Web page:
They also called for a ceasefire in the Gaza Strip, the release of hostages held there by Hamas, an influx of aid for civilians in Gaza and for Israel to hold off from attacking Rafah, the last refuge for more than a million Gazans.

   “It is absolutely necessary that the region remains stable and that all sides restrain from further action,” European Commission head Ursula von der Leyen said. Similar calls came from Beijing, Moscow and Arab states in the region.

   In financial markets, global shares eased, oil prices surged and U.S. bond yields fell as traders worried about the risks.


   In Iran, news reports on Friday’s incident made no mention of Israel, and state television carried analysts and pundits who appeared dismissive about the scale.

   An analyst told state TV that mini drones flown by “infiltrators from inside Iran” had been shot down by air defenses in Isfahan.

   Shortly after midnight, “three drones were observed in the sky over Isfahan. The air defense system became active and destroyed these drones in the sky,” Iranian state TV said.

   Israeli authorities declined comment on the strikes. Israeli media avoided quoting Israeli officials directly, instead referring to foreign media reports that cited Israeli sources as confirming Israel was behind the attacks.

   Some Israelis suggested the aim was to demonstrate the capability to attack without causing harm. One newspaper likened it to a biblical story of the future King David snipping a piece from the robe of a foe when given a chance to kill him.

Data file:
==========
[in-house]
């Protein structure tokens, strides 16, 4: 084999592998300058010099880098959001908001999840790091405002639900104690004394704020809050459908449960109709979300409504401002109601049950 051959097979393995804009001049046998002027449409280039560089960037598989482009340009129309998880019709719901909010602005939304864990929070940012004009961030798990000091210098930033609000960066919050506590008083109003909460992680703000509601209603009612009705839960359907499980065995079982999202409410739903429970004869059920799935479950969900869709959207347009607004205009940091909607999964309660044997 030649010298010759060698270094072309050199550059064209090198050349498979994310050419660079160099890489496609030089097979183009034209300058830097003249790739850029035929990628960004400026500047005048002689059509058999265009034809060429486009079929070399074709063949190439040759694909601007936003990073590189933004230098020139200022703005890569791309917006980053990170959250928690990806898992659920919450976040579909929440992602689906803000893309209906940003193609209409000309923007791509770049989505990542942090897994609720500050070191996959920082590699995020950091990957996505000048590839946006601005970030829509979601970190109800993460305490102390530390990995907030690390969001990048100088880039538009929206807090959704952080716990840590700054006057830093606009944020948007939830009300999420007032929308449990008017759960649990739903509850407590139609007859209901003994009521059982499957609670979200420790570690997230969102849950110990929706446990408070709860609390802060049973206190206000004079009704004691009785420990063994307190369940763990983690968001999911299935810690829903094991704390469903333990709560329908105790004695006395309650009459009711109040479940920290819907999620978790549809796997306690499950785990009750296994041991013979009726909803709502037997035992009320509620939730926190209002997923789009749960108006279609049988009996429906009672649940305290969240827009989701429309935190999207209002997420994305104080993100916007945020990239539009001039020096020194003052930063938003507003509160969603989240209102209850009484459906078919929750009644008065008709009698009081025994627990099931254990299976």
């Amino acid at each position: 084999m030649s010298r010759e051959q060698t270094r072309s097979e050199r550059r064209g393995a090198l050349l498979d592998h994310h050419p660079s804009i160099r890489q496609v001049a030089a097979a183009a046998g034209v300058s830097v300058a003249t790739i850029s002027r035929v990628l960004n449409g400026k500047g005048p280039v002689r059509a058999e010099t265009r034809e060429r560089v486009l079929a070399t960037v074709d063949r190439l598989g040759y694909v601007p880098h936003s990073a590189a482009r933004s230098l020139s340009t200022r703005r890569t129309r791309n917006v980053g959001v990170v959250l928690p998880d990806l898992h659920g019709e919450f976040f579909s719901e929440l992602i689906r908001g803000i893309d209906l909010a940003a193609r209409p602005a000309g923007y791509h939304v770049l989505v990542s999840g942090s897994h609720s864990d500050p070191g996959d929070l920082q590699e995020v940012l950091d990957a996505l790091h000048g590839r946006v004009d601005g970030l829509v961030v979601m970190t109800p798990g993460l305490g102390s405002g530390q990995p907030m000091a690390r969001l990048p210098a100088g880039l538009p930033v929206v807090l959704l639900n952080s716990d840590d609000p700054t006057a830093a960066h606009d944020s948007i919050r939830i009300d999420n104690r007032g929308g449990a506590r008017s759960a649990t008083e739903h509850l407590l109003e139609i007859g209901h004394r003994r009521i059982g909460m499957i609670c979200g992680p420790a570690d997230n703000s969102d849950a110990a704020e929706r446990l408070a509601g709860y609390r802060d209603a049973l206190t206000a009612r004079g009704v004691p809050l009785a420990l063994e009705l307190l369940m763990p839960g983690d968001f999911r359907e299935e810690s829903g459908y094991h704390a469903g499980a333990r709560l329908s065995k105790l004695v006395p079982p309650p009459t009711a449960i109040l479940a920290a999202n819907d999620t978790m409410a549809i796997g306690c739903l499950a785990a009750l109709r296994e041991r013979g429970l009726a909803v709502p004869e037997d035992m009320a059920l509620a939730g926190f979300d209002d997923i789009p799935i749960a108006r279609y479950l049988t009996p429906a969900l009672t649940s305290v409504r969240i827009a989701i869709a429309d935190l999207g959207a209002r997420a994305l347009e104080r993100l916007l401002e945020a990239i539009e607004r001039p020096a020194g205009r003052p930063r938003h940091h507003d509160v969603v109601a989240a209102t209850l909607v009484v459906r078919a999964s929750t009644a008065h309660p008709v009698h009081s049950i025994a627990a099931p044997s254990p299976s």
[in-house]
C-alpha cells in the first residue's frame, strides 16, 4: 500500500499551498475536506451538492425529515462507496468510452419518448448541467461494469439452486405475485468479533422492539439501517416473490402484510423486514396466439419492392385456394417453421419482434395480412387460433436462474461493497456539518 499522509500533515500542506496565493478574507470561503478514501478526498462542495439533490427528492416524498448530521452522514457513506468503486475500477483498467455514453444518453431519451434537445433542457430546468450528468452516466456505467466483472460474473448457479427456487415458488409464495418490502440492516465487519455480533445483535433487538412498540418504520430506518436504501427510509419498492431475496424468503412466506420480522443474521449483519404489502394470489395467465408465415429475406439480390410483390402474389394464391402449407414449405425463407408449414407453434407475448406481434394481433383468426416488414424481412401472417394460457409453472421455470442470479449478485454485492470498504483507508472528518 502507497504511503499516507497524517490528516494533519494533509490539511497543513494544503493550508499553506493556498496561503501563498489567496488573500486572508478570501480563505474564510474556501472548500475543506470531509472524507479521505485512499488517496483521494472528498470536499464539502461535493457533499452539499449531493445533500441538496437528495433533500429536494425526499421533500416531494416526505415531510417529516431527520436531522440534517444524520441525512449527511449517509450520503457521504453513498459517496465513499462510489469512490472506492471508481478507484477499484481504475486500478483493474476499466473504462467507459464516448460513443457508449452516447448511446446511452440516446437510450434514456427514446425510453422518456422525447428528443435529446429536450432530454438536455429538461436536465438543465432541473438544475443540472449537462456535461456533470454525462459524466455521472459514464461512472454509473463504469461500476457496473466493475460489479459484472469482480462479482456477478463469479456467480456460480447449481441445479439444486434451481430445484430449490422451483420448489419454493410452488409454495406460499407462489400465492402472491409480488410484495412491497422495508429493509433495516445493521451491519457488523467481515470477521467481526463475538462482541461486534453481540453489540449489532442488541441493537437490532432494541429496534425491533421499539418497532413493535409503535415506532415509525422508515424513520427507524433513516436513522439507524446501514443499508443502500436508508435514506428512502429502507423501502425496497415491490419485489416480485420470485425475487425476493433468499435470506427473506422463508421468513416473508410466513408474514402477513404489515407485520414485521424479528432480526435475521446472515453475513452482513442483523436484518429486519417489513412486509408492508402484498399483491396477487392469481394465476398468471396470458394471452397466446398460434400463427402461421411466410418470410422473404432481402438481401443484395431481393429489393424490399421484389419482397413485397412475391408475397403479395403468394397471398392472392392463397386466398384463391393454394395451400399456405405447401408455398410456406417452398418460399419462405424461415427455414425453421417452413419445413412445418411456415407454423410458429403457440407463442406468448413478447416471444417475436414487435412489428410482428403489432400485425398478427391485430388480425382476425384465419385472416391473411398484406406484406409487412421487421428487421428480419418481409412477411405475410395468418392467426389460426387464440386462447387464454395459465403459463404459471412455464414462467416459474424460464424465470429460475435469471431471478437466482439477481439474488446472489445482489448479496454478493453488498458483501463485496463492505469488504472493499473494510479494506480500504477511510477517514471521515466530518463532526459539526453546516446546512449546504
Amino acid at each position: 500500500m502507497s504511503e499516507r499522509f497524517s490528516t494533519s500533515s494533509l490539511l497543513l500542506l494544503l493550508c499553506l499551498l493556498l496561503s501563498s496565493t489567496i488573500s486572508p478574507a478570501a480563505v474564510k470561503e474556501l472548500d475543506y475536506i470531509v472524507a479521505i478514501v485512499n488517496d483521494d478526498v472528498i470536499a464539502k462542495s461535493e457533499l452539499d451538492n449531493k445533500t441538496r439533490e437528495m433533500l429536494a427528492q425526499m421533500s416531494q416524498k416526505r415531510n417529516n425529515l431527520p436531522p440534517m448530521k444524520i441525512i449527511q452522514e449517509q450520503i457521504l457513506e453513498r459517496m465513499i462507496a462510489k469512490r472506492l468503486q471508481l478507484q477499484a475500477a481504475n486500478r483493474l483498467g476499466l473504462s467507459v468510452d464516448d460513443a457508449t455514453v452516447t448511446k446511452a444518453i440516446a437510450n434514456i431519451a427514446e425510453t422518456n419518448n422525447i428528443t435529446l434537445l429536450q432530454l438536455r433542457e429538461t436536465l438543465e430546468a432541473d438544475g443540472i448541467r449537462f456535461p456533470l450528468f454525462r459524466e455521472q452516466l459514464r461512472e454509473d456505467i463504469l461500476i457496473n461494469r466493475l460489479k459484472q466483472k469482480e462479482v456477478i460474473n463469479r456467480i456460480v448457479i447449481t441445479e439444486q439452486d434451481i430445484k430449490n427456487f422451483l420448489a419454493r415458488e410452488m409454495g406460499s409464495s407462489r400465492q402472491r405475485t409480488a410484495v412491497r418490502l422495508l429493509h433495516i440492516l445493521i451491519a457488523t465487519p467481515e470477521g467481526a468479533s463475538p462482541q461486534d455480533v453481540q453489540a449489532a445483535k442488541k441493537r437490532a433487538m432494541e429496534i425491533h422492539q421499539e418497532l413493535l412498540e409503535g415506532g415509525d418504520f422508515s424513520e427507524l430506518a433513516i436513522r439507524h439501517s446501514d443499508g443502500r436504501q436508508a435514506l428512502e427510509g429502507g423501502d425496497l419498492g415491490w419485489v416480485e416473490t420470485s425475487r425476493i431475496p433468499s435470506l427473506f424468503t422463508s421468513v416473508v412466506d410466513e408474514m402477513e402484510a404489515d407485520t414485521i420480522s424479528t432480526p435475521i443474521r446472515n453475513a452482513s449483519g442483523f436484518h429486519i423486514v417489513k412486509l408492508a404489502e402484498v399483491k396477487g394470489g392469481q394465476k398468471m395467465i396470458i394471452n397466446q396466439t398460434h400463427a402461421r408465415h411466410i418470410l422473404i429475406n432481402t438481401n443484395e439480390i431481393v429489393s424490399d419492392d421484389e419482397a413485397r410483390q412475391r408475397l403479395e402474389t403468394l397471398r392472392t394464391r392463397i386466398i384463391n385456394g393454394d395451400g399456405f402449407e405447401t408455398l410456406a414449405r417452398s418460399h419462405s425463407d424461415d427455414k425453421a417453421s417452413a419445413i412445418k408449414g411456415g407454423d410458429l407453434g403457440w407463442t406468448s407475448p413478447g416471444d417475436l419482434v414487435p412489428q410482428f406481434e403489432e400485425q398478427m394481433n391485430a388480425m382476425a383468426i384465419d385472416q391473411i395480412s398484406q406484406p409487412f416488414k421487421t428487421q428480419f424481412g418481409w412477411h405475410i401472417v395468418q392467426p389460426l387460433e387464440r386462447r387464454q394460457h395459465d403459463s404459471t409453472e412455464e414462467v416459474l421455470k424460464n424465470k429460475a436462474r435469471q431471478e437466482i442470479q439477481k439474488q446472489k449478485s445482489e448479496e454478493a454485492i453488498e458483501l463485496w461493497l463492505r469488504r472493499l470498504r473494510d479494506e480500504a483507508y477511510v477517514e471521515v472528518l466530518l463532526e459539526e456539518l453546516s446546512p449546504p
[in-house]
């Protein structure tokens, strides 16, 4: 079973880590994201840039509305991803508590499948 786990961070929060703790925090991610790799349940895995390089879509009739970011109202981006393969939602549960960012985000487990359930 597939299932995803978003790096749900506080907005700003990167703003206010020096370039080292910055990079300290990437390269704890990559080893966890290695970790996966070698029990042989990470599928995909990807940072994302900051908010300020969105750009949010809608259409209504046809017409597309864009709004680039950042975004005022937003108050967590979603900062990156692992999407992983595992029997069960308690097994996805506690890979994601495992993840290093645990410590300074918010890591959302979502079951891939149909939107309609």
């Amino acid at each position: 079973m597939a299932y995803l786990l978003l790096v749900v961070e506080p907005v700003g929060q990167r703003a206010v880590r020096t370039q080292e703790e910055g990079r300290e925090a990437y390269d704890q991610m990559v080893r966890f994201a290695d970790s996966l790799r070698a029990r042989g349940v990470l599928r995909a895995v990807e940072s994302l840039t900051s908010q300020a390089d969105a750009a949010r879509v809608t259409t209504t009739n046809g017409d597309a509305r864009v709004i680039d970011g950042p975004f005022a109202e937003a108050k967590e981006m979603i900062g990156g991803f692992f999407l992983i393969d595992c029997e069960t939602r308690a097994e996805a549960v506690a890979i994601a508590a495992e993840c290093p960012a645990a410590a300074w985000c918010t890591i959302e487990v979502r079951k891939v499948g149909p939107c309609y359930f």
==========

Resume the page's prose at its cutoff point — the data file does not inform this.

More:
Iranian President Ebrahim Raisi had warned Israel before Friday’s strike that Tehran would deliver a “severe response” to any attack on its territory.

   Iran told the United Nations Security Council on Thursday that Israel “must be compelled to stop any further military adventurism against our interests” as the U.N. secretary-general warned that the Middle East was in a “moment of maximum peril.”

   By morning, Iran had reopened airports and airspace that were shut during the strikes.

   Still, there was alarm over security in Israel and elsewhere. The U.S. Embassy in Jerusalem restricted U.S. government employees from travel outside Jerusalem, greater Tel Aviv and Beersheba “out of an abundance of caution.”

   The embassy warned U.S. citizens of a “continued need for caution and increased personal security awareness as security incidents often take place without warning.”

   Israel’s assault on Gaza began after Hamas Islamists attacked Israel on Oct. 7, killing 1,200, according to Israeli tallies. Israel’s military offensive has killed 34,000 Palestinians in Gaza, according to the Gazan health ministry.

   Iran-backed groups have declared support for Palestinians, carrying out attacks from Lebanon, Yemen and Iraq, raising fears the Gaza conflict could grow into a wider regional war.